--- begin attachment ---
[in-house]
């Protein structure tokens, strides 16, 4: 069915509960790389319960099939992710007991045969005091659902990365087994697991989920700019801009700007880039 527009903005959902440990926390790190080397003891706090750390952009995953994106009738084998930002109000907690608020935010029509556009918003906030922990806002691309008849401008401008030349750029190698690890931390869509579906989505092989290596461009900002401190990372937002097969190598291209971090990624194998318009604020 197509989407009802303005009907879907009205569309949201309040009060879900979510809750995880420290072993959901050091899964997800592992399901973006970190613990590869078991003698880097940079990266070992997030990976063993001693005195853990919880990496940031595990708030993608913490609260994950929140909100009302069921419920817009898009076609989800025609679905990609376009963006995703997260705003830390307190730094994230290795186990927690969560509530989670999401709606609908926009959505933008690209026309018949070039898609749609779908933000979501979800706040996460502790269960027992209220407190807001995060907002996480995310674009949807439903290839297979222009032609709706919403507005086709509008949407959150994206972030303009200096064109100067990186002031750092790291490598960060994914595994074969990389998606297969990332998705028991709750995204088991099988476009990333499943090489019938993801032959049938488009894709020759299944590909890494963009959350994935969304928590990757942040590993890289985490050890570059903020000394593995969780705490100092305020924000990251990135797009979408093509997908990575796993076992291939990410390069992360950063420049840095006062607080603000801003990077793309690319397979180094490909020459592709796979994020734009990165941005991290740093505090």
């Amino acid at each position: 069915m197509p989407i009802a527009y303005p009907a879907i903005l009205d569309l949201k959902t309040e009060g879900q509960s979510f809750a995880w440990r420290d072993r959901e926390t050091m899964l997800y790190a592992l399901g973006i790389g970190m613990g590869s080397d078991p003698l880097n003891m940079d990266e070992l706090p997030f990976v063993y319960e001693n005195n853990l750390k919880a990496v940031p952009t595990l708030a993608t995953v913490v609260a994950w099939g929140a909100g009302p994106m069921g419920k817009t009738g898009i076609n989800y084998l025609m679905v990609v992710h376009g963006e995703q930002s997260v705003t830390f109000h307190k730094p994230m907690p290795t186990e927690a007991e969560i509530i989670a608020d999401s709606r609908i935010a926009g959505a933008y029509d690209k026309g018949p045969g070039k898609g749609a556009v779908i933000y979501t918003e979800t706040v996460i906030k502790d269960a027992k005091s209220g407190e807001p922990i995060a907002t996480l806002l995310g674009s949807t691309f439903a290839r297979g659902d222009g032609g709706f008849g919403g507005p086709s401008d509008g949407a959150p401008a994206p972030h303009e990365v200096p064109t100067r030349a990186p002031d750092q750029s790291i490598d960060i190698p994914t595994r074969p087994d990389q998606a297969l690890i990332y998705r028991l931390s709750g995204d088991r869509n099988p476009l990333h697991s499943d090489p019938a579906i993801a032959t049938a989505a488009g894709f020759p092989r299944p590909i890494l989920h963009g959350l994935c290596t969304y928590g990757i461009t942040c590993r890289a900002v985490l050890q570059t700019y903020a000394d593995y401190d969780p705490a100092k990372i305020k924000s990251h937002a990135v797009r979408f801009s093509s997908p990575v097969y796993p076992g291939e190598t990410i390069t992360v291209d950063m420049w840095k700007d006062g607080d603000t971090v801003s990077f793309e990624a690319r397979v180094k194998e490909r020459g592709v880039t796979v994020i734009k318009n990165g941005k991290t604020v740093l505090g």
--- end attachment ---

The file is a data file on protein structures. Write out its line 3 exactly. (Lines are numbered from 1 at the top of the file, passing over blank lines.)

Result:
């Amino acid at each position: 069915m197509p989407i009802a527009y303005p009907a879907i903005l009205d569309l949201k959902t309040e009060g879900q509960s979510f809750a995880w440990r420290d072993r959901e926390t050091m899964l997800y790190a592992l399901g973006i790389g970190m613990g590869s080397d078991p003698l880097n003891m940079d990266e070992l706090p997030f990976v063993y319960e001693n005195n853990l750390k919880a990496v940031p952009t595990l708030a993608t995953v913490v609260a994950w099939g929140a909100g009302p994106m069921g419920k817009t009738g898009i076609n989800y084998l025609m679905v990609v992710h376009g963006e995703q930002s997260v705003t830390f109000h307190k730094p994230m907690p290795t186990e927690a007991e969560i509530i989670a608020d999401s709606r609908i935010a926009g959505a933008y029509d690209k026309g018949p045969g070039k898609g749609a556009v779908i933000y979501t918003e979800t706040v996460i906030k502790d269960a027992k005091s209220g407190e807001p922990i995060a907002t996480l806002l995310g674009s949807t691309f439903a290839r297979g659902d222009g032609g709706f008849g919403g507005p086709s401008d509008g949407a959150p401008a994206p972030h303009e990365v200096p064109t100067r030349a990186p002031d750092q750029s790291i490598d960060i190698p994914t595994r074969p087994d990389q998606a297969l690890i990332y998705r028991l931390s709750g995204d088991r869509n099988p476009l990333h697991s499943d090489p019938a579906i993801a032959t049938a989505a488009g894709f020759p092989r299944p590909i890494l989920h963009g959350l994935c290596t969304y928590g990757i461009t942040c590993r890289a900002v985490l050890q570059t700019y903020a000394d593995y401190d969780p705490a100092k990372i305020k924000s990251h937002a990135v797009r979408f801009s093509s997908p990575v097969y796993p076992g291939e190598t990410i390069t992360v291209d950063m420049w840095k700007d006062g607080d603000t971090v801003s990077f793309e990624a690319r397979v180094k194998e490909r020459g592709v880039t796979v994020i734009k318009n990165g941005k991290t604020v740093l505090g």